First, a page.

Pope John Paul II was taken to a Roman hospital early today suffering a relapse of the flu, fever and congestion that required emergency care at the beginning of February.
The current edition of Newsweek has a surprising article (thanks to reader Mark Kloempken for the tip) on how suffering has transformed the last decade of John Paul II’s pontificate—how personal pain has added weight to his words about the sacred quality of all life and how a good life ought have a good and holy end in such works as Evangelium Vitae. From the Newsweek story:
The face in the window high above St. Peter’s Square is small and distant and, even when viewed through a long lens, almost without expression. The voice quavers, just a few words breathed with excruciating effort, audible over loudspeakers, but only barely comprehensible. Few people can get close enough to Pope John Paul II to try to read the thoughts behind the mask of sickness on a Sunday morning, but some of those who have approached him say they’ve glimpsed the pain of a man with a vital mind, a man who has loved life enormously, trapped now in a body that brings him nothing but suffering. “You can see it in his eyes,” says such a priest. “To be imprisoned like this must cause him tremendous agony.”
And yet—because he is the leader of a billion Roman Catholics; because he is the first pontiff of the satellite and Internet age, reaching out to billions more, and because he is John Paul II, who has ruled the church for more than 26 years—in that public experience of suffering lies enormous power. And he knows it. More than 20 years ago, after recovering from the pistol shot that almost took his life in front of St. Peter’s, John Paul declared that suffering, as such, is one of the most powerful messages in Christianity. “Human suffering evokes compassion,” he wrote in 1984, “it also evokes respect, and in its own way it intimidates.” In 1994, as age and infirmity began to incapacitate John Paul publicly, he told his followers he had heard God and was about to change the way he led the church. “I must lead her with suffering,” he said. “The pope must suffer so that every family and the world should see that there is, I would say, a higher gospel: the gospel of suffering, with which one must prepare the future.”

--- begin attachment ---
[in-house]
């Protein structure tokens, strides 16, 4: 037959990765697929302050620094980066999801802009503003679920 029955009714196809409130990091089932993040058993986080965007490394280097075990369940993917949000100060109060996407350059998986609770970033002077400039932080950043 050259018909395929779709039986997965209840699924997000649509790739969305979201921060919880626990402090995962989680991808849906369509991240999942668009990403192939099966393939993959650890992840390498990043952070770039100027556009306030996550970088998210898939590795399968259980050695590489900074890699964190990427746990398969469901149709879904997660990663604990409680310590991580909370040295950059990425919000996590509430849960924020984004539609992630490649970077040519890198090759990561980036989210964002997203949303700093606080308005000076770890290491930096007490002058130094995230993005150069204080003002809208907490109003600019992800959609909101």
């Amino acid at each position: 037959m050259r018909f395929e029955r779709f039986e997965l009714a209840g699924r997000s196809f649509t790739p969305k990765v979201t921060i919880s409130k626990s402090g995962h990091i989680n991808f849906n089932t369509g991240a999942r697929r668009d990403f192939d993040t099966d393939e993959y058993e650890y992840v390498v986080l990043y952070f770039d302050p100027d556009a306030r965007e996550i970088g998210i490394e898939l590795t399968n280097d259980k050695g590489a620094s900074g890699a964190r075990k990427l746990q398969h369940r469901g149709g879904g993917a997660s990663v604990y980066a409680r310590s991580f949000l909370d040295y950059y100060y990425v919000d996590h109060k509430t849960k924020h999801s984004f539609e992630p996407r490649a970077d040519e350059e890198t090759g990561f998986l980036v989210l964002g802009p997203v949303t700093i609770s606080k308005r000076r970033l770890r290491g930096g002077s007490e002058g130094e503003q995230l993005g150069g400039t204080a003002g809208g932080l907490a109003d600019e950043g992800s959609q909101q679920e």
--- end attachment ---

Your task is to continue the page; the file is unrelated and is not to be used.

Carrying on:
Now, to the frustration of some reformers in the church who would like to see the 84-year-old pontiff resign, John Paul’s personal Calvary has become his most powerful message. Every tremor in his hands takes on meaning. (Although the Vatican has never officially confirmed the details of John Paul’s principal afflictions, senior clerics admit privately that he has Parkinson’s disease.) The spectacle of his condition crystallizes his ferocious attachment to life—the most central, coherent and consistent teaching of his papacy—whether that life is threatened in the womb by abortion, or in old age by euthanasia.
For the rest of this Newsweek story by Christopher Dickey and Rod Nordland, click here.